Paul Gigliotti of AXIS Lending Academy: How Diversity Efforts Can Reach Critical Mass

Paul Gigliotti is a veteran mortgage leader with more than 20 years of experience in the financial services and technology industries. He has held executive roles for multiple mortgage lenders and has a distinguished track record of growing lending platforms and streamlining internal and external operational processes. He currently serves as chair of AXIS Lending Academy, a non-profit education program that offers free hybrid education training to people seeking a career in the mortgage industry while helping home lenders diversify their workforce and lower costs. He also serves as COO of Pinnacle Home Loans. He previously served as executive vice president of operations for West Coast Mortgage, where he led several technology initiatives. He also serves on the board of directors for the California Mortgage Bankers Association. He can be reached at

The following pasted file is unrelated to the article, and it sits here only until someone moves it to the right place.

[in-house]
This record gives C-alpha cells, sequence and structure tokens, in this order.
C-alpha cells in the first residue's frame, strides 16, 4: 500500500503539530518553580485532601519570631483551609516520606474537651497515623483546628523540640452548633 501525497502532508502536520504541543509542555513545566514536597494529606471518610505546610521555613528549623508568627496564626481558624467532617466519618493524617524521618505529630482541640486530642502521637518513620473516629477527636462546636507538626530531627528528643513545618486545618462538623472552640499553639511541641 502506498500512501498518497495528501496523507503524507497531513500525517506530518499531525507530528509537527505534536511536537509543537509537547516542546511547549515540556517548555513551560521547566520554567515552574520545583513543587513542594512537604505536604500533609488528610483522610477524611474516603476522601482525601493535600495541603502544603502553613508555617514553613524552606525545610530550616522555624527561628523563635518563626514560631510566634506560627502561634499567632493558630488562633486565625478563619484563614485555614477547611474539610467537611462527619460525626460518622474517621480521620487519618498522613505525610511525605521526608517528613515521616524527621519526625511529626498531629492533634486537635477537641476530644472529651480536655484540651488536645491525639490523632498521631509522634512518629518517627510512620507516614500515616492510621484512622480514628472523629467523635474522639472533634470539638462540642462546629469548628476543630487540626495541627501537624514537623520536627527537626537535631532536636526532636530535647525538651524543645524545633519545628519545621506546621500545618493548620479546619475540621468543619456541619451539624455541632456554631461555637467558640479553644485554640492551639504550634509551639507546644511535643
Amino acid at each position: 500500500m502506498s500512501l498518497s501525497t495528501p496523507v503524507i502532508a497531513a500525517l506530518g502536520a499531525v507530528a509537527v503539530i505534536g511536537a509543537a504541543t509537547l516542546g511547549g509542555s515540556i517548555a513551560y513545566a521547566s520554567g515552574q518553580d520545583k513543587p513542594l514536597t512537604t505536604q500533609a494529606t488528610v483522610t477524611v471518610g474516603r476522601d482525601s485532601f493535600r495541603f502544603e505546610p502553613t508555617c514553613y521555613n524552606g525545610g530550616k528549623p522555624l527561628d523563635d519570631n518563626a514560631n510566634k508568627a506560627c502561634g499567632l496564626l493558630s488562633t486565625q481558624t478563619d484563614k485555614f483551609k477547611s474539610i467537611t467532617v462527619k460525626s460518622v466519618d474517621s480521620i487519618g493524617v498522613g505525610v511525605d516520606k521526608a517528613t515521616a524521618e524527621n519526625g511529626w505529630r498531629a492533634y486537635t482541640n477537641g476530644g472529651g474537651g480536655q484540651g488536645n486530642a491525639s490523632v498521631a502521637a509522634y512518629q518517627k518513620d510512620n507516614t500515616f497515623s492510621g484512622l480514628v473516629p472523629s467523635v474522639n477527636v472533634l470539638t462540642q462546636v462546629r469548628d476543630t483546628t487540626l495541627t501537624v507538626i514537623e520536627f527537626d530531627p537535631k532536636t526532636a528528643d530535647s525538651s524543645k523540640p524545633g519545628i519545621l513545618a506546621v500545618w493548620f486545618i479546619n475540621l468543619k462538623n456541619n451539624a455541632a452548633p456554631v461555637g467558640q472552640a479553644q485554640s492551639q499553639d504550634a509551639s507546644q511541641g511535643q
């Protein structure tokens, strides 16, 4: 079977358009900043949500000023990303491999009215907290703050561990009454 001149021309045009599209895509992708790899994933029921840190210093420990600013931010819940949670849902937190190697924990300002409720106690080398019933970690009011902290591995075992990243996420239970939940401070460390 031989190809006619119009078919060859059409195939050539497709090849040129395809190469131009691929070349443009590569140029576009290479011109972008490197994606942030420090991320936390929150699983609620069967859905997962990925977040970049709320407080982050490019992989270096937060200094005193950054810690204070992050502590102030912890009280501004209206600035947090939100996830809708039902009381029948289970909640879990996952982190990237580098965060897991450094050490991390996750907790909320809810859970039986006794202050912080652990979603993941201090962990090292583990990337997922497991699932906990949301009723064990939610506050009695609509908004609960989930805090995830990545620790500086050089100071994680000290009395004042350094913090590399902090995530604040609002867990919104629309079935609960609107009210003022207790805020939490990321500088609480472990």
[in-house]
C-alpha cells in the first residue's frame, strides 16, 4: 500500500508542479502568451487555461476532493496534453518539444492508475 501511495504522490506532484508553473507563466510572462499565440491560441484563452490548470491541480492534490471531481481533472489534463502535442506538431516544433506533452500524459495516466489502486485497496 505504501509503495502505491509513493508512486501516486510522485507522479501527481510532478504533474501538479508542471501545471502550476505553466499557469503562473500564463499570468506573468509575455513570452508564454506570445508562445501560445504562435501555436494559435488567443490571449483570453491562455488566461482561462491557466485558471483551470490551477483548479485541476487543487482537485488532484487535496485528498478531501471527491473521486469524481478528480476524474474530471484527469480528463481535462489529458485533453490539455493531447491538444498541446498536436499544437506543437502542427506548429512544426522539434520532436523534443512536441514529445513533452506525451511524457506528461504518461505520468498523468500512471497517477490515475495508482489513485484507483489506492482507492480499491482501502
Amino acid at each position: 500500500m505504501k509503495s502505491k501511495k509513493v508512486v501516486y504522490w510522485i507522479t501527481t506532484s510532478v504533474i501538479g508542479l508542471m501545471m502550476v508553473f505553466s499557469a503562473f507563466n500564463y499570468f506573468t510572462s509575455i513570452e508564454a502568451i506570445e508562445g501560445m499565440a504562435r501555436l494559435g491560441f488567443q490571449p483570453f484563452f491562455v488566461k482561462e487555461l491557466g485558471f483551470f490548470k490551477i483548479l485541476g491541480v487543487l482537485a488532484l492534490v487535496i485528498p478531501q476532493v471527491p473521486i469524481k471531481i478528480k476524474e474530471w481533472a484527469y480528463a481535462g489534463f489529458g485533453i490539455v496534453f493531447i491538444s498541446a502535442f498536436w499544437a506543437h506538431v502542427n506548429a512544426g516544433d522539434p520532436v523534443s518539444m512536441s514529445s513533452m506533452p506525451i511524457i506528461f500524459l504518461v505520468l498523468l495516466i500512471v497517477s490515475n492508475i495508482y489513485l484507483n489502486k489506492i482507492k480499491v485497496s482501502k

This is the last of a four-part series, Diversity, Equity and Inclusion in the Mortgage Industry. In addition to a closing piece written by AXIS Chair Paul Gigliotti, the series included pieces authored by AXIS directors Kevin Peranio, Brian Vieaux and Sue Woodard.

Paul Gigliotti

Every so often, we experience major societal changes that happen at an almost dizzying pace. For example, it took less than a decade for smartphones to revolutionize our lives. In fact, one can say the same about many of our most popular innovations, from the telephone to the radio to TV to streaming video.